Tokyoites Nobu and Yuko foster utopian ideals through bread and pastry.
Walking into Ihatov: The Land of Harmonious (ee-hah-tov) in Albuquerque’s Nob Hill, I was immediately struck by what the owners have done with the place. If you can remember far enough back, this charming bakery was once an Arby’s. After that counterfeit-cheese-peddling franchise closed, Starbucks took over. The structure got a bit of a facelift, but the specter of Arby’s remained. (A few years later, for some dumbfounding reason, yet another Arby’s was built right next door.) Now the trappings of those two chains have been swept away. Ihatov offers tasteful decor and the comforting smells of baking bread and freshly brewed coffee.
Ihatov’s founders, Nobu and Yuko, grew up in Tokyo; they moved to New Mexico from New York City, where they had lived for close to two decades. The clean and peaceful look they have created betrays aesthetic touches from all three lands. The glass display cases that don’t hold baked goods are full of beautiful cast iron ware and pottery, punctuated by neat stacks of books on the art/craft of the bake, as well as more varied yet telling publications: photography collections and Japanese literature. The photobook Celebrating Albuquerque by Vennie Eline White jumped out at me; on the front cover Nobu reaches across a bountiful spread of breads and pastries, seemingly about to hand over one of his creations.
That image reminded me of the first time I tasted their baking. There was always a crowd gathered around Nobu and Yuko’s stall at the Downtown Grower’s Market. Prices were somewhat dear for Albuquerque, but clearly many thought the breads and pastries, lovingly worked from organic flours, were worth it. I wasn’t so sure. The first time I committed to a purchase was well into the great Albuquerque bagel drought. I saw, through the well-packed pre-COVID crowd, that there were only three bagels left in the welcoming display. And they cost two dollars. Each. My cheapskate New Yorker sensibilities kicked in, spiraling me into a prolonged internal dialogue. Two dollars. Bagel drought. Two dollars. Only three left. Two dollars. But I knew the caliber of their sourdough, if only because Nobu and Yuko had always been generous with free samples. So I bit the bullet and forked over the most I have ever spent on a single bagel. It was indeed worth it. While the disc of boiled and baked dough topped with a poppy seed-heavy everything seasoning had not achieved the rise that many aficionados look for, it was perfect in every other way. Chewy but not doughy, a crust that had achieved both sheen on top and a roughness on the undercarriage. I had planned to make an egg sandwich out of it but ended up scarfing down the whole thing as is, without even the addition of a schmear. I would love to see these dreamy bagels come back as specials, now that Nobu and Yuko have secured this brick and mortar.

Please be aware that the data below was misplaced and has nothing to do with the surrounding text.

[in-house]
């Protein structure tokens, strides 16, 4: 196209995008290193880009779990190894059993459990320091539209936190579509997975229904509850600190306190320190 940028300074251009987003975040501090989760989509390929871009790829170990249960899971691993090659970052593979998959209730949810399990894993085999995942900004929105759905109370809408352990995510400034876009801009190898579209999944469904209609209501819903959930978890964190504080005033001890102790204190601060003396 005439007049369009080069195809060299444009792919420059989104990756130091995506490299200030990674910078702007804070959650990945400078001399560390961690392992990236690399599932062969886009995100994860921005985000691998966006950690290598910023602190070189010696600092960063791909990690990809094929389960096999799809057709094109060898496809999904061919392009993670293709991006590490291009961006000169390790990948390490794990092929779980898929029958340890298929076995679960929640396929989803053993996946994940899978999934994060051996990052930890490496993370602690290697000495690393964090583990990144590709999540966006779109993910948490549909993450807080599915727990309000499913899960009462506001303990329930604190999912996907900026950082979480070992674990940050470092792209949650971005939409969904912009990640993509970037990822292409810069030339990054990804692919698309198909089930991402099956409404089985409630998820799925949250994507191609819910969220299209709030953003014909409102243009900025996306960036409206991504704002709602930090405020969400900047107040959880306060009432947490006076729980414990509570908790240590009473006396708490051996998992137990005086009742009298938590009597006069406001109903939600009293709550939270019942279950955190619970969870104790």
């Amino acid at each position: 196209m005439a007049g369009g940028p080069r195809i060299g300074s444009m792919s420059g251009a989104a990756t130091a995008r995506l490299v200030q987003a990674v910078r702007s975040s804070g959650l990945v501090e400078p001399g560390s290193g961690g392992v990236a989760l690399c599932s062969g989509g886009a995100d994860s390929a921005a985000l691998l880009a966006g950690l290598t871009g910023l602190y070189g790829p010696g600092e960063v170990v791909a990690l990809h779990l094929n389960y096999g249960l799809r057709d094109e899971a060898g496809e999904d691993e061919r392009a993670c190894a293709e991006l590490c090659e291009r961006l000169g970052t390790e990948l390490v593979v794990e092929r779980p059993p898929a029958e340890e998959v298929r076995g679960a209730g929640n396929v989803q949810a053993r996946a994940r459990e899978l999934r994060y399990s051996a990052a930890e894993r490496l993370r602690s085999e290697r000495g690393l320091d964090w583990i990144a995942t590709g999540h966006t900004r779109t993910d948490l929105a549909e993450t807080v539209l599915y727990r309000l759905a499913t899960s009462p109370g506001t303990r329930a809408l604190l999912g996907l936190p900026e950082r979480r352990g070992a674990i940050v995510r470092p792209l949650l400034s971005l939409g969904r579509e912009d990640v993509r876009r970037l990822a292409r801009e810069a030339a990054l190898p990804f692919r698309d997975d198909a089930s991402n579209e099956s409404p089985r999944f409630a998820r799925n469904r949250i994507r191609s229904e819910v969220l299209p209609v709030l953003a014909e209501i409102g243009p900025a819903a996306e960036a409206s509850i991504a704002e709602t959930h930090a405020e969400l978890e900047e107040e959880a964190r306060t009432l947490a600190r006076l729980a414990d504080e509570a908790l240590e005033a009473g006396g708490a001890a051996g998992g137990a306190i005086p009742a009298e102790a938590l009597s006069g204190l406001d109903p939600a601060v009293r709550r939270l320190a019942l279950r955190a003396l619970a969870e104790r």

At first, looking at the banner proclaiming a new bakery early-on in the pandemic, I assumed that Ihatov was a Hebrew name. I wasn’t the only one. It has that sound to it. Turns out, according to Yuko, that the name comes from Japanese literature. Ihatov is a fantastical utopian vision of the late Nipponese writer Kenji Miyazawa. The land of Ihatovo functioned as a backdrop for much of the writer’s creations, a toponym that built off the beauty of Japan’s Iwate Prefecture while spanning many lands and offering a vision of a better tomorrow through Miyazawa’s egalitarian-tinged lenses of Nichiren Buddhism, vegetarianism, Esperanto and utopianism. Bringing together Japanese ideals of beauty with foreign lands and concepts was seemingly at the heart of Nobu and Yuko’s idealist vision.
My mind was chewing through this symbolism as I took my first nibbles of their buttermilk biscuit ($3). The texture was perfect. A light crunchiness in places on the exterior. A remarkable fluffiness inside. And the flavor was decadent, with waves of rich sweetness from buttermilk and honey. My focus turned next to a slice of Ihatov’s tomato and basil quiche ($5.75). I ordered this version knowing that fresh tomato can result in a challenging bake, as the tomato’s excess moisture all too often produces the dreaded “soggy bottom” effect. This quiche, however, was flaky beyond measure. The custard, cheese and vegetable combo were just set, while boasting a welcoming light char on top.
Lastly, I ripped off a chunk from their Nigella baguette ($5). The sweet yet bitter bite of the black caraway seeds (Nigela Sativa seeds are both spice and traditional medicine and have been in use since antiquity) married perfectly with the toothsome dough and caramelized onions within. These batons are packed with flavor and would pair well with all manner of cheeses, but in my opinion are a perfect snack or meal all on their own. That said, reaching the very center of the small baguette, I found a small stretch of dough that had not quite aerated. I am no Paul Hollywood, so I turned to a more baking-experienced friend. He, too, found the bake lacking. Perhaps the moisture left in the onions had thrown-off the cooking of the very center? Anyway, a wide majority of the loaf was well-baked and it was all delicious, leaving me fantasizing about a nigella seed rye bread… or bagel. If you have never tried toasting Nigella seeds they can conjure up the hard-hitting impact of the poppy, sesame, garlic and onion combo of an everything bagel.
It gives me hope to see a space that once housed multinational chains/franchises serving such heartfelt offerings. May Nobu and Yuko continue to thrive, and may Ihatov help Albuquerque’s culinary scene embrace the utopian ideals of Miyazawa Kenji. And good riddance Starbucks. This is the kind of place Nob Hill, and Albuquerque beyond, needs: fostering community through loving attention to detail.